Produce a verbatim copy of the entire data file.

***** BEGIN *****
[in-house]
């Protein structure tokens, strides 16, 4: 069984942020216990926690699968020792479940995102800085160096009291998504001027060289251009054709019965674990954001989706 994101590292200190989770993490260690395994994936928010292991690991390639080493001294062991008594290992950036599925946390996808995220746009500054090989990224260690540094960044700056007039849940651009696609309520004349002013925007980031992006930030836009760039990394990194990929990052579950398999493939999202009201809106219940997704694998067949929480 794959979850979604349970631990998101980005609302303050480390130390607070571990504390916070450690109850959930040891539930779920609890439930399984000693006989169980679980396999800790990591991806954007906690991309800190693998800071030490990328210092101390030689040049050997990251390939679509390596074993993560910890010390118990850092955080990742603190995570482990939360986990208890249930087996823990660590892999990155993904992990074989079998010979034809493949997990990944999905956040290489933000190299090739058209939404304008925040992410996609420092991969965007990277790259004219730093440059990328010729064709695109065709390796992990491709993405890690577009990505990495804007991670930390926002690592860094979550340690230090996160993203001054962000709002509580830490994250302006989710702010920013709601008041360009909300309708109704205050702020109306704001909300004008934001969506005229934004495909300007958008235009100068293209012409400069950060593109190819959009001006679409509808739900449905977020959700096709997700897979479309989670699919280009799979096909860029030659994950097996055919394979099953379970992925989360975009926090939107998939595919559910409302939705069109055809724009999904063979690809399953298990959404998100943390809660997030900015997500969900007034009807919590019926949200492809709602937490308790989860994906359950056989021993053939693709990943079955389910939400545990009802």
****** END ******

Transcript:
[in-house]
């Protein structure tokens, strides 16, 4: 069984942020216990926690699968020792479940995102800085160096009291998504001027060289251009054709019965674990954001989706 994101590292200190989770993490260690395994994936928010292991690991390639080493001294062991008594290992950036599925946390996808995220746009500054090989990224260690540094960044700056007039849940651009696609309520004349002013925007980031992006930030836009760039990394990194990929990052579950398999493939999202009201809106219940997704694998067949929480 794959979850979604349970631990998101980005609302303050480390130390607070571990504390916070450690109850959930040891539930779920609890439930399984000693006989169980679980396999800790990591991806954007906690991309800190693998800071030490990328210092101390030689040049050997990251390939679509390596074993993560910890010390118990850092955080990742603190995570482990939360986990208890249930087996823990660590892999990155993904992990074989079998010979034809493949997990990944999905956040290489933000190299090739058209939404304008925040992410996609420092991969965007990277790259004219730093440059990328010729064709695109065709390796992990491709993405890690577009990505990495804007991670930390926002690592860094979550340690230090996160993203001054962000709002509580830490994250302006989710702010920013709601008041360009909300309708109704205050702020109306704001909300004008934001969506005229934004495909300007958008235009100068293209012409400069950060593109190819959009001006679409509808739900449905977020959700096709997700897979479309989670699919280009799979096909860029030659994950097996055919394979099953379970992925989360975009926090939107998939595919559910409302939705069109055809724009999904063979690809399953298990959404998100943390809660997030900015997500969900007034009807919590019926949200492809709602937490308790989860994906359950056989021993053939693709990943079955389910939400545990009802």